In May of 2001, we received the unexpected news that Stan's brain tumor had returned. At the family meeting with Stan's oncologist to discuss the MRI findings, we were told that Stan had about 3 month's to live. We were told that his tumor had "imploded" into multiple tumors, and that barring a miracle; there was nothing else they could do. We were given the option of Stan participating in a clinical trial, one that many adults with Stan's type of brain tumor had participated in with promising results, but never before offered to a child. After discussing everything with Stan, he agreed to participate. He understood that the clinical trial was not curative, but possibly could prolong the tumors rapid growth.

Stan was determined to beat the odds and grim prognosis, instead relying on his faith that he would receive "the miracle", as we all were. The first clinical trial proved to be ineffective, resulting in Stan going on 2 additional clinical trials offered at The Children's Hospital of Philadelphia. The initial prognosis we received, giving Stan 3 month's to live proved incorrect. Based upon that prognosis, he should have been near death by August of 2001, but instead, he was able to begin his 9th grade school year through sheer

Stan with his Dad
determination. He attended school everyday until mid October when his condition began to deteriorate. It was at this point that he lost his vision completely, also requiring the use of a wheelchair because of the growing tumors effect on his central nervous system. Stan's faith would grow even stronger, and when others marveled at his ability to remain so strong and confident in the face of such adversity, he would respond by saying, "God is with me".

Stan passed away on Wednesday, January 9th, 2002 at 14 years of age. Through it all, Stan never lost his zest for life, his sense of humor, or quick wit. When his impaired speech and short-term memory loss prevented him from communicating clearly, he would laugh hysterically at himself when words came out wrong or didn't make sense to him. He couldn't remember the word for television remote and called it a clicker. He would dominate the "clicker" enjoying his favorite television show at the time, which was "Friends". Although he could no longer see, he would listen and laugh uncontrollably just as he did prior to his diagnosis. A few weeks before his passing, he became upset when "Friends" began airing repeat episodes each week. It was as if he knew that he would not be around for the May television sweeps to find out the outcome of Rachel and Ross. Stan was truly a special child and we miss him beyond words. He was a gift from God and taught us all a great deal during his 14 years. This is still evident by the many cards and letters we continue to receive from people telling us how Stan touched their lives by displaying such strength, courage, and profound faith throughout his ordeal.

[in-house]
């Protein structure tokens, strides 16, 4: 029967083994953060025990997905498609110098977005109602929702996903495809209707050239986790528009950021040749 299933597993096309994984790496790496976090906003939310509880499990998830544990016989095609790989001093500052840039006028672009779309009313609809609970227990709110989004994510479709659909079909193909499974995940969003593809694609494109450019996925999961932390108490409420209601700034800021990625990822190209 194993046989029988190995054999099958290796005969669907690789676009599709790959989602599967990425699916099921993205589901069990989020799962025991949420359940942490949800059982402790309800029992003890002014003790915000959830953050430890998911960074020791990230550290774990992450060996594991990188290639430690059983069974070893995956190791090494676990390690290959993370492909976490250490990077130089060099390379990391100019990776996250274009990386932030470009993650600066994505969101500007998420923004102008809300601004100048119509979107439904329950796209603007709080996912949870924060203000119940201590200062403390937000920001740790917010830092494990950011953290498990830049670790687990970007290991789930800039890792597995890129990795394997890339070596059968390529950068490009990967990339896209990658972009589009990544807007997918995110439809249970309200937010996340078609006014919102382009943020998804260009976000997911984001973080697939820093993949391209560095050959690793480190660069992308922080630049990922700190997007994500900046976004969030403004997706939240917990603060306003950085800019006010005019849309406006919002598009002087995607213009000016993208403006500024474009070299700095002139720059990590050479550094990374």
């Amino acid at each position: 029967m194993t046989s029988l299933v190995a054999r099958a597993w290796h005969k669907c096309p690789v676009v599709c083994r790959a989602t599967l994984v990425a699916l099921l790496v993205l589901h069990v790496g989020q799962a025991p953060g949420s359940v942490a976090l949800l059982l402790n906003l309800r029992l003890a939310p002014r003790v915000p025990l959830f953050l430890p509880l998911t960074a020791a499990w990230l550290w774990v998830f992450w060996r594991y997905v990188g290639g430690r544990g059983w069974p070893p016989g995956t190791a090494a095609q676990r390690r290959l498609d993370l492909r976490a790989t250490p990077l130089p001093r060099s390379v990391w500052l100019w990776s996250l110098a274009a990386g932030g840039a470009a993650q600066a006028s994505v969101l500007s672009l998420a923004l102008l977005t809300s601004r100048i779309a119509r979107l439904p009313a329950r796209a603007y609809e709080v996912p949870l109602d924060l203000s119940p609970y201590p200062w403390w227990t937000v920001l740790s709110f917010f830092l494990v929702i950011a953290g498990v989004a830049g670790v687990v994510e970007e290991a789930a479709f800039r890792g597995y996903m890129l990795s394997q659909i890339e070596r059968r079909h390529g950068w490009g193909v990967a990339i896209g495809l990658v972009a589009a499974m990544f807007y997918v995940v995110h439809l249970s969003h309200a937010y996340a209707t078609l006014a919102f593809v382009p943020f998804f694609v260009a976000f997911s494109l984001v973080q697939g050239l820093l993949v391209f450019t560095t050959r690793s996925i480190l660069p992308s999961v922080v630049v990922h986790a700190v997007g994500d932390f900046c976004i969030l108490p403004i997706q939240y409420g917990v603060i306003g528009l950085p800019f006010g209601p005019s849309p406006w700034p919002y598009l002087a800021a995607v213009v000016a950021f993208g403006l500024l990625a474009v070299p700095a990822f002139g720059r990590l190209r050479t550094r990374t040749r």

According to The Children's Hospital of Philadelphia's Neuro-Oncology Researchers, central nervous system tumors (tumors of the brain and spine) make up about 20 percent of all childhood cancers; they are the second most common form of childhood cancer after leukemia. Brain tumors are the most common solid tumor in children. Approximately 2,000 children in the United States are diagnosed with a brain tumor each year. The most common forms of Brain Tumors are: Astrocytoma, medulloblastoma, and Ependymoma. There are about 700 children diagnosed with lo-grade Astrocytomas each year. In children, more than 80% of Astrocytomas are low-grade, and about 20% hi-grade (NCI). Stan was diagnosed with hi-grade Astrocytoma, which unfortunately is aggressive and difficult to treat.

We find these statistics overwhelming and alarming! It is our belief that more research must be done. Stanley's Dream was founded to assist in that endeavor by providing research grants to hospitals for childhood brain cancer research that focuses on new strategies for treating brain tumors that may hopefully uncover a cure, as well as providing college scholarships to graduating seniors. Although Stan wasn't able to fulfill his dream to one day attend college, Stanley's Dream can make that happen for others.